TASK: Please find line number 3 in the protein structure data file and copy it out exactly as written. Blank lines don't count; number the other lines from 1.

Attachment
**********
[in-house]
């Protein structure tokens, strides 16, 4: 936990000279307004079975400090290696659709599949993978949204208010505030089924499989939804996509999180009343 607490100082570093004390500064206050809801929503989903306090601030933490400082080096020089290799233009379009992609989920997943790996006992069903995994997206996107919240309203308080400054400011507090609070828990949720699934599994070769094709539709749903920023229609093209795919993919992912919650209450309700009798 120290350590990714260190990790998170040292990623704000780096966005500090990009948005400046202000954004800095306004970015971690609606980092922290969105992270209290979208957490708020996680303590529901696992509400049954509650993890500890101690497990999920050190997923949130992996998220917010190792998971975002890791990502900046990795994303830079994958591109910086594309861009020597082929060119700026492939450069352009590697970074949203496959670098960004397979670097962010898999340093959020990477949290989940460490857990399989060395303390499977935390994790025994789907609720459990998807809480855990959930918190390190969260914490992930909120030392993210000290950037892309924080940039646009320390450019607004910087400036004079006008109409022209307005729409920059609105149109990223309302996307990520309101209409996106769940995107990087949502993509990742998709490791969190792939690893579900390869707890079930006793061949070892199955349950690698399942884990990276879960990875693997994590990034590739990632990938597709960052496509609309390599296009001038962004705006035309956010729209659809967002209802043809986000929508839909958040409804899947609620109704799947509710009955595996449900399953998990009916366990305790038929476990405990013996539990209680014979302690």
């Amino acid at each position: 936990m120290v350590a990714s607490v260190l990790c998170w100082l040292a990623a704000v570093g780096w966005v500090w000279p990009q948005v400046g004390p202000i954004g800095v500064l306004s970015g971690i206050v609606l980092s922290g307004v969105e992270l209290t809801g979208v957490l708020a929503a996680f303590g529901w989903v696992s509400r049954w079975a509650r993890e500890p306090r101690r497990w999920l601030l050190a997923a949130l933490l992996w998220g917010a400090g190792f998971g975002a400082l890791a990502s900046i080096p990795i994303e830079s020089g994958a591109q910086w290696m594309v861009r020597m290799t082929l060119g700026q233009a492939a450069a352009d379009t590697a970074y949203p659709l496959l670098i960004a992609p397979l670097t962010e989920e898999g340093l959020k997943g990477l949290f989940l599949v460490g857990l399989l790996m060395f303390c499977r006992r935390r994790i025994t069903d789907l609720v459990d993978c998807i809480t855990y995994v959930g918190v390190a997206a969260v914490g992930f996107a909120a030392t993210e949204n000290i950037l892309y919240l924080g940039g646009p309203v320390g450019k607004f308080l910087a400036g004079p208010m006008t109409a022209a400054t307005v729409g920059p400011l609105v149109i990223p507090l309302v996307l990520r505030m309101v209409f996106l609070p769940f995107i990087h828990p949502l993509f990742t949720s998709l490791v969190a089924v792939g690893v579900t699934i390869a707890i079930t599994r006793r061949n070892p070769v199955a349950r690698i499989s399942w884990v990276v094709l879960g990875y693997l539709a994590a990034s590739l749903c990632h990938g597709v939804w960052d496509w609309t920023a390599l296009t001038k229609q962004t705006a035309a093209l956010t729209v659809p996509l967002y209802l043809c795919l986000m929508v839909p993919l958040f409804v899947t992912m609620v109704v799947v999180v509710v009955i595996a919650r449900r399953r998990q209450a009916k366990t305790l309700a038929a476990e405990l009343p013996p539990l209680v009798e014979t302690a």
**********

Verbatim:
């Amino acid at each position: 936990m120290v350590a990714s607490v260190l990790c998170w100082l040292a990623a704000v570093g780096w966005v500090w000279p990009q948005v400046g004390p202000i954004g800095v500064l306004s970015g971690i206050v609606l980092s922290g307004v969105e992270l209290t809801g979208v957490l708020a929503a996680f303590g529901w989903v696992s509400r049954w079975a509650r993890e500890p306090r101690r497990w999920l601030l050190a997923a949130l933490l992996w998220g917010a400090g190792f998971g975002a400082l890791a990502s900046i080096p990795i994303e830079s020089g994958a591109q910086w290696m594309v861009r020597m290799t082929l060119g700026q233009a492939a450069a352009d379009t590697a970074y949203p659709l496959l670098i960004a992609p397979l670097t962010e989920e898999g340093l959020k997943g990477l949290f989940l599949v460490g857990l399989l790996m060395f303390c499977r006992r935390r994790i025994t069903d789907l609720v459990d993978c998807i809480t855990y995994v959930g918190v390190a997206a969260v914490g992930f996107a909120a030392t993210e949204n000290i950037l892309y919240l924080g940039g646009p309203v320390g450019k607004f308080l910087a400036g004079p208010m006008t109409a022209a400054t307005v729409g920059p400011l609105v149109i990223p507090l309302v996307l990520r505030m309101v209409f996106l609070p769940f995107i990087h828990p949502l993509f990742t949720s998709l490791v969190a089924v792939g690893v579900t699934i390869a707890i079930t599994r006793r061949n070892p070769v199955a349950r690698i499989s399942w884990v990276v094709l879960g990875y693997l539709a994590a990034s590739l749903c990632h990938g597709v939804w960052d496509w609309t920023a390599l296009t001038k229609q962004t705006a035309a093209l956010t729209v659809p996509l967002y209802l043809c795919l986000m929508v839909p993919l958040f409804v899947t992912m609620v109704v799947v999180v509710v009955i595996a919650r449900r399953r998990q209450a009916k366990t305790l309700a038929a476990e405990l009343p013996p539990l209680v009798e014979t302690a």